Lululemon's brand allows it to charge higher prices than competitors. Image source: Lululemon Athletica.
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In the last few years, retailers have fallen into a rut with lower-than-expected sales performance and faltering stock prices.
But as the industry was taking a breather, Lululemon Athletica (NASDAQ: LULU) was gaining its second wind, and it looks poised to outperform going forward.
Lululemon stands out in a crowded market
Lululemon is known as a premium brand that sells quality merchandise for yoga and running enthusiasts. The average top costs around $50 to $60, and a typical pair of pants costs $100 or more. The company has been quietly growing its business while charging these premium prices for years, despite many cheaper alternatives on the market from major brands like Nike andUnder Armour.
The growth of athletic apparel has attracted too many players to the market, as several retailers in this crowded space have recently declared bankruptcy. Even larger stores like Targetand Wal-Mart have entered the athletic apparel market, gradually chipping away at smaller competitors. And the latest major retailer to enter the space is Amazon.com, which recently announced its own activewear line.
These larger companies are more of a threat to retailers at the lower end of the price spectrum than Lululemon. However, there are several small, privately-owned athletic apparel stores that cater to the needs of yoga enthusiasts in major urban centers.
Two in particular are Alo Yoga based in Los Angeles and Sweaty Betty from the U.K. While these stores don't have the scale or access to public financial markets to be a real threat to Lululemon, they do serve as validation of the athletic apparel trend.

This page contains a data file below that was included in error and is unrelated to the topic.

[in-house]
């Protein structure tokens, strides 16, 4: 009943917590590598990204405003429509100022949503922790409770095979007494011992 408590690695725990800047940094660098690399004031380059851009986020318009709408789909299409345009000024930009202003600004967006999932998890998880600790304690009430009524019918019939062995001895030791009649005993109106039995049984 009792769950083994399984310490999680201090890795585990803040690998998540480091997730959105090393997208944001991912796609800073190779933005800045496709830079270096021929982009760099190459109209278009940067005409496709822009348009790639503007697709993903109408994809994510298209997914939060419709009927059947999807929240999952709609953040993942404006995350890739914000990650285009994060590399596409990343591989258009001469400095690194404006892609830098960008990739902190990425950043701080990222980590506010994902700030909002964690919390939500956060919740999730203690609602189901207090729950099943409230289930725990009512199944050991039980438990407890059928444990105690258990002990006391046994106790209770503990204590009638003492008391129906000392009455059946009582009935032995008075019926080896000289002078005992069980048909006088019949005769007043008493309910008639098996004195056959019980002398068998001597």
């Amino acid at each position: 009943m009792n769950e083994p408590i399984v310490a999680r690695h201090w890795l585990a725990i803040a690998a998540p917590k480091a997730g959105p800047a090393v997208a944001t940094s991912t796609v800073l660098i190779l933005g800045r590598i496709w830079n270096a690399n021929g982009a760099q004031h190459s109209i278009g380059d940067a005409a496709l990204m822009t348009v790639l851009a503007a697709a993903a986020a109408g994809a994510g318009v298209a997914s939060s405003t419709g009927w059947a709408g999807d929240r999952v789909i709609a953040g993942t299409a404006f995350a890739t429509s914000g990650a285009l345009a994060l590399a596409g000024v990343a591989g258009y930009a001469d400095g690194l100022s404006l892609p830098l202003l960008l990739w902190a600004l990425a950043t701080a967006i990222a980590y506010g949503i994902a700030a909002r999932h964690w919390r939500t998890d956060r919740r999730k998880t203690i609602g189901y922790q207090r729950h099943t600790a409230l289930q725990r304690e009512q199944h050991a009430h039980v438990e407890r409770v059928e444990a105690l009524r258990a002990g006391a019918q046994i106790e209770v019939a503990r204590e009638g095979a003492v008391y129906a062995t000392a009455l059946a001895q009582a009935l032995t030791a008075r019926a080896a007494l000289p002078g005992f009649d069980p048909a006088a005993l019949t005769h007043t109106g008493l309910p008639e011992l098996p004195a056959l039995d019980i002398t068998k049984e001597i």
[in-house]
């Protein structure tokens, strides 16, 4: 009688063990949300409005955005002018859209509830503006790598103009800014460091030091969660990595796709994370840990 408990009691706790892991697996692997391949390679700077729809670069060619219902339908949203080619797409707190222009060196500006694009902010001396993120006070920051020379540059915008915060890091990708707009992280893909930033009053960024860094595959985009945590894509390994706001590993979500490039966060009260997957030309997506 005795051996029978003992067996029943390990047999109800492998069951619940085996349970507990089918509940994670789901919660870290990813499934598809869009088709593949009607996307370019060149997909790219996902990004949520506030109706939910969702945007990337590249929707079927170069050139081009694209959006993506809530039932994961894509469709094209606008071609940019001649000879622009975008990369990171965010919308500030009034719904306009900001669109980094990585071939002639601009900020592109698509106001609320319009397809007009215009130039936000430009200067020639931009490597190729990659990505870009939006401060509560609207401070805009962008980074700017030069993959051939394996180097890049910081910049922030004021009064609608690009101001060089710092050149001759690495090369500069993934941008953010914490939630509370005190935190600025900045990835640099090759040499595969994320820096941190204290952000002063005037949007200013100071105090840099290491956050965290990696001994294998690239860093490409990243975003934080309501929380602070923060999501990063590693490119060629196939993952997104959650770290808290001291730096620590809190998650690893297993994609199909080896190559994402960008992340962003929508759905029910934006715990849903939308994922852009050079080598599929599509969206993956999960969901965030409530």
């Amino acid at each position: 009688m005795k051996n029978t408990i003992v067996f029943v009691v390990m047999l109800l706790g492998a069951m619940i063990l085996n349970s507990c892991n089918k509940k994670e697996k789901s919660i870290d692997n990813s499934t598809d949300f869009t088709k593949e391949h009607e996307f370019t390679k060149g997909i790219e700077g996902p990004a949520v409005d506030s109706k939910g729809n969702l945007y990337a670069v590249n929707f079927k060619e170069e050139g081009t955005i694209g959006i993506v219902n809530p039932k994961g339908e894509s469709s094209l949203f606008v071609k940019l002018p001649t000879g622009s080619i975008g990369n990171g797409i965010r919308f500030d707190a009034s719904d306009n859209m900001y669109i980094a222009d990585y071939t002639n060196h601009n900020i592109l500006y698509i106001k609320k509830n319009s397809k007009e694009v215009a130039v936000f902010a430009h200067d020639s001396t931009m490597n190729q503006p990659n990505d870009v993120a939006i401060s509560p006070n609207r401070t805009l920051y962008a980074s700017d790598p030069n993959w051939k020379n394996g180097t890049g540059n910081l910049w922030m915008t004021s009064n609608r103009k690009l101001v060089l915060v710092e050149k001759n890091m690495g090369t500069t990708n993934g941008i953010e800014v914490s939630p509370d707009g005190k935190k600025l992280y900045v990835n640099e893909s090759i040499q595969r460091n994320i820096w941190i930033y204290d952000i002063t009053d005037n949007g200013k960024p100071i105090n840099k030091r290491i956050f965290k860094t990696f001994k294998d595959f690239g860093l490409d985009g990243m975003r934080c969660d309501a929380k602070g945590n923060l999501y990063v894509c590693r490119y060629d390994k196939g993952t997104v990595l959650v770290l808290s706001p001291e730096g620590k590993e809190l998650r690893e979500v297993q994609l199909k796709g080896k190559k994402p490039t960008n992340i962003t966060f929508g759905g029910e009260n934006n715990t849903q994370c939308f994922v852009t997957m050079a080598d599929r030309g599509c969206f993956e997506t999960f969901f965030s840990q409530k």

A clear sign of competition is an erosion in gross margin over time. As one company lowers its prices, other competitors have to follow suit in order to attract customers. But cheaper alternatives are clearly not hurting Lululemon, which has improved its gross margin to over 50% in recent quarters.
Lululemon annual revenue is expected to reach $2.3 billion when the company reports results from its fiscal 2017 fourth quarter, which ended in January.This would be an increase of 13.5% over the prior year, and management has guided for at least 50% gross margin for the near future.
As the athleisure trend has grown in popularity, the flood of many entrants into the market has driven average selling prices down. According to Quad Analytic, the average price of leggings declined in 2016, but Lululemon's prices increased by an average of $5.A business that can maintain strong sales growth while raising prices is a business I want to invest in.
As promotional activity picks up among retailers at the low end of the market, Lululemon's brand will stand out even more as a destination for customers who seek quality with less regard for price. Lululemon's ability to grow and maintain firm margins while charging higher prices than competitors points to a strong brand.
Data by YCharts.
Looking further out, management is targeting $4 billion in revenue by 2020, or annual growth of 18%.Morgan Stanleyexpects the activewear, or athleisure market to reach $83 billion by 2020.This would nearly double the market's current estimated size of $44 billion. With only a few billion in annual revenue, Lululemon has a small share of the fastest-growing market in apparel, giving the business plenty of room to grow in the future. Over time, investors should continually monitor Lululemon's gross margin for signs of brand strength or weakness.
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John Ballard has no position in any stocks mentioned. The Motley Fool owns shares of and recommends Amazon, Lululemon Athletica, Nike, Under Armour (A Shares), and Under Armour (C Shares). The Motley Fool has a disclosure policy.